GE has been a part of the development of our global electrical infrastructure for over 130 years, and today our power technology generates a quarter of the world's daily electricity. However, we also have a deep appreciation for change and look forward to playing our part in the development of the modern smart grid through the development of advanced technology, support for comprehensive standards and backing of smart policy.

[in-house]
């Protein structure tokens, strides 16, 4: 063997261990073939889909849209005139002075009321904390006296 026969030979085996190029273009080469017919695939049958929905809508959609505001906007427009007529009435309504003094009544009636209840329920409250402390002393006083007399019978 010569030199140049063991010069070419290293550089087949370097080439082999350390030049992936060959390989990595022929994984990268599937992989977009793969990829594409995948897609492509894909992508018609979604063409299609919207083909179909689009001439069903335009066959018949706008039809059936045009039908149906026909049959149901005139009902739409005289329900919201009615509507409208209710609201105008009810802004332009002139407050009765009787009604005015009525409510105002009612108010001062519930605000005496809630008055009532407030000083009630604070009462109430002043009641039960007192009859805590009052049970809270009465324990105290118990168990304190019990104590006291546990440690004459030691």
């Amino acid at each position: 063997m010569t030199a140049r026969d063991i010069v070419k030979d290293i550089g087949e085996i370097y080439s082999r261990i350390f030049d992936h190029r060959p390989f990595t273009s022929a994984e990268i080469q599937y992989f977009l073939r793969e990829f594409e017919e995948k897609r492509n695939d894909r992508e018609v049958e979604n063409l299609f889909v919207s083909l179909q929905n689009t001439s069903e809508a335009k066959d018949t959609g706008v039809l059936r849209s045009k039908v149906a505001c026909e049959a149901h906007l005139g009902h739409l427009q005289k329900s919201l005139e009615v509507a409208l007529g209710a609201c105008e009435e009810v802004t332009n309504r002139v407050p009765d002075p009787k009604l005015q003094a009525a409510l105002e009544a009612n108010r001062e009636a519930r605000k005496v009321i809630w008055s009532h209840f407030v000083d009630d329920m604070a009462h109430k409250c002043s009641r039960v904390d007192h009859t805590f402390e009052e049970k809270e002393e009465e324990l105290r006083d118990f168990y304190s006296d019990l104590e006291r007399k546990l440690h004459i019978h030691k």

Danielle Merfeld, an IEEE member, is is Technology Director, Electrical Technologies & Systems at GE Global Research in Niskayuna, N.Y. She leads a global team of over 500 scientists and engineers, responsible for advanced technology development in the areas of semiconductor devices and packaging, controls, power electronics and power conversion, distributed across GE’s four global research facilities. Previously, Merfeld was General Manager of Solar Technologies at GE Energy. She initially joined GE Global Research in 1999, upon earning a bachelor’s degree in electrical engineering at the University of Notre Dame and a Ph.D. in electrical engineering at Northwestern University. Her article is an adaptation of a talk she delivered at IEEE’s Innovative Smart Grid Technology conference in Washington, D.C., in January.